Before tackling the handle part, there are some important details between the blade and the beginning of it, which is the Habaki and the Seppa. These two small parts are linked and very important.
The Habaki allows maintaining the blade, to fit perfectly in the scabbard to maintain it without it being too complicated to draw the sword, but it also allows reducing the shocks and vibrations felt in the handle during a blow.
The Seppa are two small washers to fill the gaps between the Tsuba and the hilt, as well as the Habaki and the Tsuba. This holds the nomenclature better and also reduces shock.
The Tsuba is the guard of the Katana. It allows both to protect the hand, but also to prevent the hand of the wielder from sliding forward. It also allows for weight and balance point adjustment while being a real work of art.
4. Katana Handle
The Fuchii is a metal ring that reinforces the structure of the Katana, but also hides the handle beneath. It is often carved in unique traditional patterns such as the dragonfly.
This is the "rope" used to wind the handle (same). There are different techniques and materials for this part of the Katana. The Ito can be made of polyester, leather, cotton, suede or other materials.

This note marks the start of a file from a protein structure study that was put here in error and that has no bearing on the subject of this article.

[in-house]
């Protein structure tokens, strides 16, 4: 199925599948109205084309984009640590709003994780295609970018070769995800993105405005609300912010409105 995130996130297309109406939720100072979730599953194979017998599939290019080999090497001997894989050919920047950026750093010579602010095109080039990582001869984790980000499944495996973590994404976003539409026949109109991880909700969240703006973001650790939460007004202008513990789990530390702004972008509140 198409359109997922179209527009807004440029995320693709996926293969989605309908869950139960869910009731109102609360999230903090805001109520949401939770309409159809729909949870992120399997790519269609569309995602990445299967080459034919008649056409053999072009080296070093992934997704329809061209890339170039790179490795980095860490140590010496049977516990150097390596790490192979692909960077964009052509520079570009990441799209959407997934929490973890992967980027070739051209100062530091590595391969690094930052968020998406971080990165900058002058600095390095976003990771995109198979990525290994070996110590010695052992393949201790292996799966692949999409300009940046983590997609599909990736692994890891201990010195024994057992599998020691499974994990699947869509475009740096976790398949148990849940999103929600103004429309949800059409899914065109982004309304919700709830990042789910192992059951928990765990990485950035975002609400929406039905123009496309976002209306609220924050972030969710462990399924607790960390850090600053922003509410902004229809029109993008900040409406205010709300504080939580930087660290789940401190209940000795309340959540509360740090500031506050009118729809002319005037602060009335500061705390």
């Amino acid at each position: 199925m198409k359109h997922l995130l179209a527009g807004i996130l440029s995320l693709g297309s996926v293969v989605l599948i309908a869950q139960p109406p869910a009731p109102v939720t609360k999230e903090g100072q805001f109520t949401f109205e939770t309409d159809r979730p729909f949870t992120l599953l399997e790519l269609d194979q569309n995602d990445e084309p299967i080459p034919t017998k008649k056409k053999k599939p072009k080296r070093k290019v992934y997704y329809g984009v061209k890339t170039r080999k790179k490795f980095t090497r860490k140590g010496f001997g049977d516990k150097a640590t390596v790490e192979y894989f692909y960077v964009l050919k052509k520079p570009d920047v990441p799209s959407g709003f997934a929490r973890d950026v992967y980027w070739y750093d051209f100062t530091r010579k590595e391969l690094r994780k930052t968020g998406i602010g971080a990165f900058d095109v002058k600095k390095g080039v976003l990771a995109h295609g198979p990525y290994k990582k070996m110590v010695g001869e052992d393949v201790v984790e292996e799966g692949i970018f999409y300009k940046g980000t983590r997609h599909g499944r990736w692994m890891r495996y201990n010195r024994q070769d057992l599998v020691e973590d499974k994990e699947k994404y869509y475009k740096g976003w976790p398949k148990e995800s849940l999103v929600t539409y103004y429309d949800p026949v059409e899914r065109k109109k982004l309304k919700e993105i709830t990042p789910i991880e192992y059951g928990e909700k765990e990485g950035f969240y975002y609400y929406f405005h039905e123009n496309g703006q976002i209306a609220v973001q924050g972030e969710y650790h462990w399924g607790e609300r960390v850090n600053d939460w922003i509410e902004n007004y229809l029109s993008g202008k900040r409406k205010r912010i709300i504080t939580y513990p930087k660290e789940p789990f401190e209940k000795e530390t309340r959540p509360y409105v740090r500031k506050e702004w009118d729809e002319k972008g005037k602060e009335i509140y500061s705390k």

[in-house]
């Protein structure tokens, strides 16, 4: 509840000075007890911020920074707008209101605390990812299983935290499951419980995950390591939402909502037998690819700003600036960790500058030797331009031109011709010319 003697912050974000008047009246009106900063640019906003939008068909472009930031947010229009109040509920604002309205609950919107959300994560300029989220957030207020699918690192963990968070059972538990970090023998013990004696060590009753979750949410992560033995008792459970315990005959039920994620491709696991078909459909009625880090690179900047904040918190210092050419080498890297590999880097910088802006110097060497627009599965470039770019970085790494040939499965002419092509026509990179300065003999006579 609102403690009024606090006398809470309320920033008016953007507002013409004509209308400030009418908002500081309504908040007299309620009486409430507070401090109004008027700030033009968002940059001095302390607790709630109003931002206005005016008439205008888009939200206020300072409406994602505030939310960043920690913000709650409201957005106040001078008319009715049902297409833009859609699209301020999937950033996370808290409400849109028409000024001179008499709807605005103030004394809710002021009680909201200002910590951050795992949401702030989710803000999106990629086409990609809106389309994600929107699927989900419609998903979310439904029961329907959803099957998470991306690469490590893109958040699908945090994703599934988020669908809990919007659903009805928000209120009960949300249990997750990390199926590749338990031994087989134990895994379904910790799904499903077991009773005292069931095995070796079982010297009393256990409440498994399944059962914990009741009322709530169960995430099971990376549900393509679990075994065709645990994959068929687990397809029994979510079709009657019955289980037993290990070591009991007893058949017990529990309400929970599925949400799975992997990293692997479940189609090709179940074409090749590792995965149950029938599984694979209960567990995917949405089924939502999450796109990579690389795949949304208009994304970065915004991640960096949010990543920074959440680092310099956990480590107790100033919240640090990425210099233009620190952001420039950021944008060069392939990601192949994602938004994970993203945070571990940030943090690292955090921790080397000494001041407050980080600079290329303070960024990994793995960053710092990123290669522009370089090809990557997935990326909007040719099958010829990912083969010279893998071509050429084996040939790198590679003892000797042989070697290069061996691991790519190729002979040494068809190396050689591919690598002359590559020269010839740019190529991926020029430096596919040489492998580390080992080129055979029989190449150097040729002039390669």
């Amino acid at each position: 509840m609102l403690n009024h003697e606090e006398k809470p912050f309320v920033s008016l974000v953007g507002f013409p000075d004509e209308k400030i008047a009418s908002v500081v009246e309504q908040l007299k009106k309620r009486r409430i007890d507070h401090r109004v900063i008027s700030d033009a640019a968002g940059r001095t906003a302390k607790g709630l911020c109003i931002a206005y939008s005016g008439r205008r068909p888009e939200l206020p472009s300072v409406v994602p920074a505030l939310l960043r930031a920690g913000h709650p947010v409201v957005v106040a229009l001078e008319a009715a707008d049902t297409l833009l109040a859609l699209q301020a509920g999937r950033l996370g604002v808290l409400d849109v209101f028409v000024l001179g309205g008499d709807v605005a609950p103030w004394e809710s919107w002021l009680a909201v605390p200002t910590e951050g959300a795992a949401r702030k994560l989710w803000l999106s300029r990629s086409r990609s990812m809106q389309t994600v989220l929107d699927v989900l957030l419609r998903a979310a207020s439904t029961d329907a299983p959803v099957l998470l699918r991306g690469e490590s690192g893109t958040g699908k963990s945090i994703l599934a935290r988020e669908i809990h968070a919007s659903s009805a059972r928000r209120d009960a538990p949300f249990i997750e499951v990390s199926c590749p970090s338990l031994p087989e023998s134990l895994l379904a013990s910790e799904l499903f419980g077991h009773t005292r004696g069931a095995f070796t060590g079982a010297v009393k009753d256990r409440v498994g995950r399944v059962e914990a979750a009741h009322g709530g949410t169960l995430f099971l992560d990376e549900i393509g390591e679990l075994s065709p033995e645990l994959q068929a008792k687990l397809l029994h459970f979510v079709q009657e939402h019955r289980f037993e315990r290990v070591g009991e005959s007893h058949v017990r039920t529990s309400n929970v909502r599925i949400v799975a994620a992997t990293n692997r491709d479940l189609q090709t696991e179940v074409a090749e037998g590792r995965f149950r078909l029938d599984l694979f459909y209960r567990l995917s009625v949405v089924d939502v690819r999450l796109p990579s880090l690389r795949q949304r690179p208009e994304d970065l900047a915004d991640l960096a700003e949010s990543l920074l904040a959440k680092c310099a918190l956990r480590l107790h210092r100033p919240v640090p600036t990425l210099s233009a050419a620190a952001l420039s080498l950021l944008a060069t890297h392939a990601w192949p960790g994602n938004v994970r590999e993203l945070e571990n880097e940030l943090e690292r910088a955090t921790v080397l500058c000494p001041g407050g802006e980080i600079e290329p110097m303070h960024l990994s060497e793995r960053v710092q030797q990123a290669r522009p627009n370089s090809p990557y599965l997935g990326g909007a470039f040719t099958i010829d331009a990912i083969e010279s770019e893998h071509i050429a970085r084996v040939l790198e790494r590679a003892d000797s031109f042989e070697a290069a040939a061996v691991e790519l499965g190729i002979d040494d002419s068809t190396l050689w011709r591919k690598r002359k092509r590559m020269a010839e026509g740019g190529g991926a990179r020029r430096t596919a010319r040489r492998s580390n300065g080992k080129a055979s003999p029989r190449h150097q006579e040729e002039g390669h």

The Same is the stingray leather. Stingray skin or shark skin, this material allows the Ito to hold well on the stingray, but is also perfect to absorb the blows while offering an aesthetic side.
Mekugis are wooden pegs (two). These Mekugis help to fix the handle to the blade by passing through the tang. But in reality the handle is already very strong without them and there could be only one Mekugi.
These are ornaments made of different materials like copper or brass. They are used to facilitate the grip, but also to decorate the handle of the Katana with a traditional ornament.
This is the pommel of the Katana, it is made with the Fuchi (similar patterns are often found between the two) and it allows fixing the Tsuka, as well as the rest of the handle while offering a unique visual.